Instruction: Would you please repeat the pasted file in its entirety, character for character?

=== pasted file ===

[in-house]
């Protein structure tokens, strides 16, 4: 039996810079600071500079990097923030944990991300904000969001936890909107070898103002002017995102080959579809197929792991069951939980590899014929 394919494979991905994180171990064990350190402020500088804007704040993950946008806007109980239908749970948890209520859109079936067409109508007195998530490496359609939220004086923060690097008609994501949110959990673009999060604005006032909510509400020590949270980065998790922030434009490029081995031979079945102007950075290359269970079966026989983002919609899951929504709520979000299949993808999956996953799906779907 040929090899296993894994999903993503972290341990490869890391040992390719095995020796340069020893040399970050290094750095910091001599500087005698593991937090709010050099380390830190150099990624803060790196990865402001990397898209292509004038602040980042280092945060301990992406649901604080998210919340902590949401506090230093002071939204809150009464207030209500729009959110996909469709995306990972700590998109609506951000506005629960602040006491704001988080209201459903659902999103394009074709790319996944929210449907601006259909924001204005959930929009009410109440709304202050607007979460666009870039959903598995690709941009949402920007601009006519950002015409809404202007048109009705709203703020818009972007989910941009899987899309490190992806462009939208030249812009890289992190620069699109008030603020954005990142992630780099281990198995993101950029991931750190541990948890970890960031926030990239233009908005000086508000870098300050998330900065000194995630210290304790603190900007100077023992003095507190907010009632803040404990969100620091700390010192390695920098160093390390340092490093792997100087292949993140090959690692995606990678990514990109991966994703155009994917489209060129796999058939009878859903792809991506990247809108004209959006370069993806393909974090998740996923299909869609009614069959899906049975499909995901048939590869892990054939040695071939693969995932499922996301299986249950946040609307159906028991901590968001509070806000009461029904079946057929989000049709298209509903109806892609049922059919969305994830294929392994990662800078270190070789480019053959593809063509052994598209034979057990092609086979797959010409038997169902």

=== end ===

[in-house]
């Protein structure tokens, strides 16, 4: 039996810079600071500079990097923030944990991300904000969001936890909107070898103002002017995102080959579809197929792991069951939980590899014929 394919494979991905994180171990064990350190402020500088804007704040993950946008806007109980239908749970948890209520859109079936067409109508007195998530490496359609939220004086923060690097008609994501949110959990673009999060604005006032909510509400020590949270980065998790922030434009490029081995031979079945102007950075290359269970079966026989983002919609899951929504709520979000299949993808999956996953799906779907 040929090899296993894994999903993503972290341990490869890391040992390719095995020796340069020893040399970050290094750095910091001599500087005698593991937090709010050099380390830190150099990624803060790196990865402001990397898209292509004038602040980042280092945060301990992406649901604080998210919340902590949401506090230093002071939204809150009464207030209500729009959110996909469709995306990972700590998109609506951000506005629960602040006491704001988080209201459903659902999103394009074709790319996944929210449907601006259909924001204005959930929009009410109440709304202050607007979460666009870039959903598995690709941009949402920007601009006519950002015409809404202007048109009705709203703020818009972007989910941009899987899309490190992806462009939208030249812009890289992190620069699109008030603020954005990142992630780099281990198995993101950029991931750190541990948890970890960031926030990239233009908005000086508000870098300050998330900065000194995630210290304790603190900007100077023992003095507190907010009632803040404990969100620091700390010192390695920098160093390390340092490093792997100087292949993140090959690692995606990678990514990109991966994703155009994917489209060129796999058939009878859903792809991506990247809108004209959006370069993806393909974090998740996923299909869609009614069959899906049975499909995901048939590869892990054939040695071939693969995932499922996301299986249950946040609307159906028991901590968001509070806000009461029904079946057929989000049709298209509903109806892609049922059919969305994830294929392994990662800078270190070789480019053959593809063509052994598209034979057990092609086979797959010409038997169902």